MONTGOMERY, AL—In a major scandal that could cast doubt on his political future, U.S. Senate candidate Chris Wilfred came under fire this week for comments he made alleging he had died heroically while fighting in the Vietnam War.
Wilfred made the controversial claim during a speech Monday honoring three American soldiers recently killed in Afghanistan.
"I know all too well the depth of their sacrifice, for I myself was killed on a battlefield far away from home," Wilfred, a three-term Democratic state representative, said to a crowd of hundreds. "But we who have laid down our lives—whether in Vietnam or Afghanistan—have done so with the knowledge that our deeds have kept our country safe."
Added Wilfred, "Their deaths, like mine, were not in vain."
Following the speech, critics pounced on Wilfred's comments, accusing him of overstating his military record for the sake of scoring political points. Rep. Mike Hubbard, who acts as chairman of the Alabama Republican Party, said that a close examination of Wilfred's history shows his claims don't add up.
"There's a lot of evidence here that contradicts his statements," Hubbard said. "For one thing, there's no official record of anyone by his name dying as a member of the armed forces during that time. And public documents clearly show that he was married in 1982 and has renewed his driver's license a number of times over the past four decades."
"I'm not calling Mr. Wilfred a liar," Hubbard added. "But I think the American people deserve to know the full truth."
Footage from various campaign stops in recent weeks reveals a number of inconsistencies in the way Wilfred has portrayed his wartime death. At a rally in Albertville, for example, Wilfred described how he had been fatally wounded during a raid on a Vietcong tunnel complex.
Yet at a town hall meeting in Montgomery later that week, he touted his patriotism by pointing out that he had, after all, been gunned down by a sniper while patrolling the Mekong Delta.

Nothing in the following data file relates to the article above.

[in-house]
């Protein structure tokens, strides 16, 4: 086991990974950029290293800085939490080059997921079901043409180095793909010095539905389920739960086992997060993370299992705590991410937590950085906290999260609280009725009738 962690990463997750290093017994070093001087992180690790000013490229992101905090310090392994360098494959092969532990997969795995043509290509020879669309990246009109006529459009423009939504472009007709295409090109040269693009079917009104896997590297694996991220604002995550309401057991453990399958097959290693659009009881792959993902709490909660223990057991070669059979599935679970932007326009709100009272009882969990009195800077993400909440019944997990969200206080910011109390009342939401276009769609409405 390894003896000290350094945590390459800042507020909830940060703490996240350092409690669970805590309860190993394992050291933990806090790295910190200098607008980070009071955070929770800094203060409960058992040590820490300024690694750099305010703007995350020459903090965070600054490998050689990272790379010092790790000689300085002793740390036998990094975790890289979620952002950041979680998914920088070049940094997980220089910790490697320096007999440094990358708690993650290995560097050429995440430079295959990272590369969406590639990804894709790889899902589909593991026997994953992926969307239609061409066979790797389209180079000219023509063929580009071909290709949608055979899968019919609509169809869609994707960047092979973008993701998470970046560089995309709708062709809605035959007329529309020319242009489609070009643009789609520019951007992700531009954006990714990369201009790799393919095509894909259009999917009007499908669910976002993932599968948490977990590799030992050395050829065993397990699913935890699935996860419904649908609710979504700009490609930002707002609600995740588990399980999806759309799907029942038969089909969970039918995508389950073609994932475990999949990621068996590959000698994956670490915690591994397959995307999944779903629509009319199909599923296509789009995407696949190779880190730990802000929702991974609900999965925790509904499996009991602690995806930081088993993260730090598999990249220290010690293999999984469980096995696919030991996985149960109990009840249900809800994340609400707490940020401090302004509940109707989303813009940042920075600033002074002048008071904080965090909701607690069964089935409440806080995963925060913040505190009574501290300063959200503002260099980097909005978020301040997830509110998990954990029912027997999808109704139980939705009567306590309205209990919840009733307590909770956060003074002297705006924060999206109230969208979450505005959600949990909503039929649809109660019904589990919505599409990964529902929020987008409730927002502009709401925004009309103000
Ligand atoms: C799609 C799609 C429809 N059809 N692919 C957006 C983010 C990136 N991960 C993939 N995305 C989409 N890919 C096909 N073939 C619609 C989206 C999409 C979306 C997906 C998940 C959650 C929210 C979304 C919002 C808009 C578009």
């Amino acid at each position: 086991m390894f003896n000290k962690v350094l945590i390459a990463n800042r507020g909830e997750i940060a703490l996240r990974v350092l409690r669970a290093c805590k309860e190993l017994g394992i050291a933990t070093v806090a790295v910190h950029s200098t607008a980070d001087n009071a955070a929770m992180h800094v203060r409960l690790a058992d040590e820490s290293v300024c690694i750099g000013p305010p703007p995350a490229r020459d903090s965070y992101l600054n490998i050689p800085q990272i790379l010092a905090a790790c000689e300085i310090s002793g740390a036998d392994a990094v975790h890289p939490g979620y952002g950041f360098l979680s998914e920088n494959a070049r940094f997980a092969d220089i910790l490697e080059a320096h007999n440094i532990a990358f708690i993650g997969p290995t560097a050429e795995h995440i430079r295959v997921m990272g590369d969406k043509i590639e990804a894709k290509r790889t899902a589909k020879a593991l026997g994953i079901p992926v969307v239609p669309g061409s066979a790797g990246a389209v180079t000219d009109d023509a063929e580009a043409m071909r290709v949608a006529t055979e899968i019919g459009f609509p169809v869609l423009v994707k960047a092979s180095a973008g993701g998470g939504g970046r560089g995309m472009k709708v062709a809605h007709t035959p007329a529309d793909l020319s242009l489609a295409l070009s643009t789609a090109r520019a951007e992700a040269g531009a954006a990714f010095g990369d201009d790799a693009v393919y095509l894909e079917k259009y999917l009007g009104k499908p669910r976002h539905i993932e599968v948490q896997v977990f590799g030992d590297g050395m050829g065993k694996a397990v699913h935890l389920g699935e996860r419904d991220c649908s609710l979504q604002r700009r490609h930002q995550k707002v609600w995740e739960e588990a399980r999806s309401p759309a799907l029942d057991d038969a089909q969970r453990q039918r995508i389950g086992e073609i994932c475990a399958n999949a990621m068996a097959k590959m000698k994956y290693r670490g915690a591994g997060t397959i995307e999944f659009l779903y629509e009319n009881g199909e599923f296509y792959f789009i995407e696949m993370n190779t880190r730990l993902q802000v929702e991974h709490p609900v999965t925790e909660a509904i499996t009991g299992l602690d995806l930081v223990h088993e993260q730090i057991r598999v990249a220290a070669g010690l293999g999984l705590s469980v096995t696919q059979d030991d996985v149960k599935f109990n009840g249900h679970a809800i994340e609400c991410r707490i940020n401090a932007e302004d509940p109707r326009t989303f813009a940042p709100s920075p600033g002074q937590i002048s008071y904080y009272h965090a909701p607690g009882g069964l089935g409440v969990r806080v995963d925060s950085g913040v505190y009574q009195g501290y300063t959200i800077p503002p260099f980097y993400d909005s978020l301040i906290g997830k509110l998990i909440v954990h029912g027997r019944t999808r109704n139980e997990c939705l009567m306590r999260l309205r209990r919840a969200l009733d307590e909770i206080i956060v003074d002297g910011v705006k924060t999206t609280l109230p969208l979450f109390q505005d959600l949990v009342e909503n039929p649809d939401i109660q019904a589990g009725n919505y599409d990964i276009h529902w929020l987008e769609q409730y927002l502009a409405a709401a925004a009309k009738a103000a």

And in a video from the Calhoun County Fair's annual pie-eating contest, at which Wilfred acted as honorary timekeeper, the Senate candidate is heard recounting his death by rocket-propelled grenade. At one point Wilfred tells participants, "They still haven't found my head."
When approached by reporters, Wilfred acknowledged the possibility of minor misstatements but vehemently defended the substance of his comments.
"It's natural over the course of a long campaign to misspeak in some small way now and again," Wilfred said. "But I know what I gave for my country. I know where my last drop of blood was spilled. I was there."
Continued Wilfred, "How dare you dishonor my memory to my face?"
Nevertheless, a new conservative advocacy group called Truth 2010 has unveiled an attack ad assailing the candidate's credibility. Called "Where's The Grave?" the 30- second spot slowly pans across a row of veterans' headstones as a voice-over intones, "Come clean, Chris Wilfred. Or tell us which one of these is yours."
When told of the ad, a spokesman for the Wilfred campaign accused Truth 2010 of trying to distract voters from the real issues.
"Folks in Alabama are worried about their jobs and providing for their families, not this junk," Wilfred campaign spokeswoman Deana Riggs said. "Come November, voters aren't going to care about who did or didn't die in this or that war."
"Chris Wilfred is the man for the job," Riggs continued. "God rest his soul."
Public reaction to the controversy has thus far been mixed. Bob Melick, a self- described independent voter, told reporters that while he would withhold judgment until all the facts were in, he hoped the allegations against Wilfred proved untrue.
"I guess I don't want to believe the worst about him," Melick said. "But whatever happens, I'll always respect him for being the man who killed Hitler."